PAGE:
2WD vs 4WD vs AWD

4wd

We’re no strangers to snow. When winter comes, we just bundle up and drive through it. When buying a new car, we have to take into conscideration our weather and how we can safely drive through it. During the car buying process, we’re faced with tons of abbreviations to consider. Here, we’re going to talk about just five of them:

  • 2WD which is broken down into FWD and RWD
  • AWD
  • 4WD

These 5 abbreviations all have to do with how your transmission sends power to your tires, also known as your drivetrain.

2WD

2 Wheel Drive vehicles are powered by one set of wheels, either the front two (Front Wheel Drive or FWD) or the back (Rear Real Drive or RWD).

FWD

Most passenger cars on the road are Front Wheel Drive. FWD vehicles are less expensive and less complicated from a manufactuer’s standpoint.

RWD

Rear Wheel Drive vehicles include trucks, truck-based SUVs, and high performance sports cars. RWD cars are more balanced since the complex drive train is moved to the rear of the car. This leads to better handling and better traction for hauling heavy loads. However, RWD cars do have less traction on slippery roads, which is why many high performance manufactuers are looking towards AWD drivetrains.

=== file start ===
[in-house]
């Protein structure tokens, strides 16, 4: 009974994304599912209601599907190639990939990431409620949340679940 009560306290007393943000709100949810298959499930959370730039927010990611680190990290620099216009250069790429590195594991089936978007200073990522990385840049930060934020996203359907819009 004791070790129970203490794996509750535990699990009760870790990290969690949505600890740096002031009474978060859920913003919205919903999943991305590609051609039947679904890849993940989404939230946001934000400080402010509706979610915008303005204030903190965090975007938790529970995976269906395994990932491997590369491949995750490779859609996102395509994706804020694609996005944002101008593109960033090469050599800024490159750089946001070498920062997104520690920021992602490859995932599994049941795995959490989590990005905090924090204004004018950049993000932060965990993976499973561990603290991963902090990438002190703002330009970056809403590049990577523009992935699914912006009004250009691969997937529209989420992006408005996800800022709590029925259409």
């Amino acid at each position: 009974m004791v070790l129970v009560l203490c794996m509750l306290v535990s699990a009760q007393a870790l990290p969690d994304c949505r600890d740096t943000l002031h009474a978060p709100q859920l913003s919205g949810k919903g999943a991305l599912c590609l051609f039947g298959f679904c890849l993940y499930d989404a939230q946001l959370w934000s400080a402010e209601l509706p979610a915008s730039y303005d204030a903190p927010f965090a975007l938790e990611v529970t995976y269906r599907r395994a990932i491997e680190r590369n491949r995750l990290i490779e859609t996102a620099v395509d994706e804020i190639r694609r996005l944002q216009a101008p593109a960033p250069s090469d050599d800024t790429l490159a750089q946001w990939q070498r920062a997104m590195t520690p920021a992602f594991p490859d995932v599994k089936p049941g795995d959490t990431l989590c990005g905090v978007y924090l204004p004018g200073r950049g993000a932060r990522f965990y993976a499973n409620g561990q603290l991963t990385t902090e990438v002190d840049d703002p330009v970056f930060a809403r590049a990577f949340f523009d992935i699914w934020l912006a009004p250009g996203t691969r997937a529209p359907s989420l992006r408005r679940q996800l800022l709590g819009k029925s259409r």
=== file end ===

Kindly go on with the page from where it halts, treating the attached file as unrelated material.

AWD

All Wheel Drive sends power to all four wheels all the time. This type of drivetrain can be found in all types of vehicles and is becoming increasingly popular in crossover and SUV style vehicles. AWD vehicles are generally heavier than their 2WD counterparts and suffer from reduced fuel economy. However, they handle better in inclement whether and on surfaces that might cause 2WD vehicles to lose traction.

4WD

4WD stands for 4 Wheel Drive also known as 4×4. Typically you’ll see this option in vehicles whose homes are off of the beaten trail. 4WD cars give you the option to have the power sent to all four wheels. 4WD is turned on using a lever or even a button in newer vehicles. When your 4WD isn’t turned on, your car turns back into 2WD.

No matter which drivetrain your car has, your stopping power is greatly decreased with worn out brakes or tires. Stop by your local auto repair center to make sure your car is ready to tackle the road.

Written by Dan Garlock

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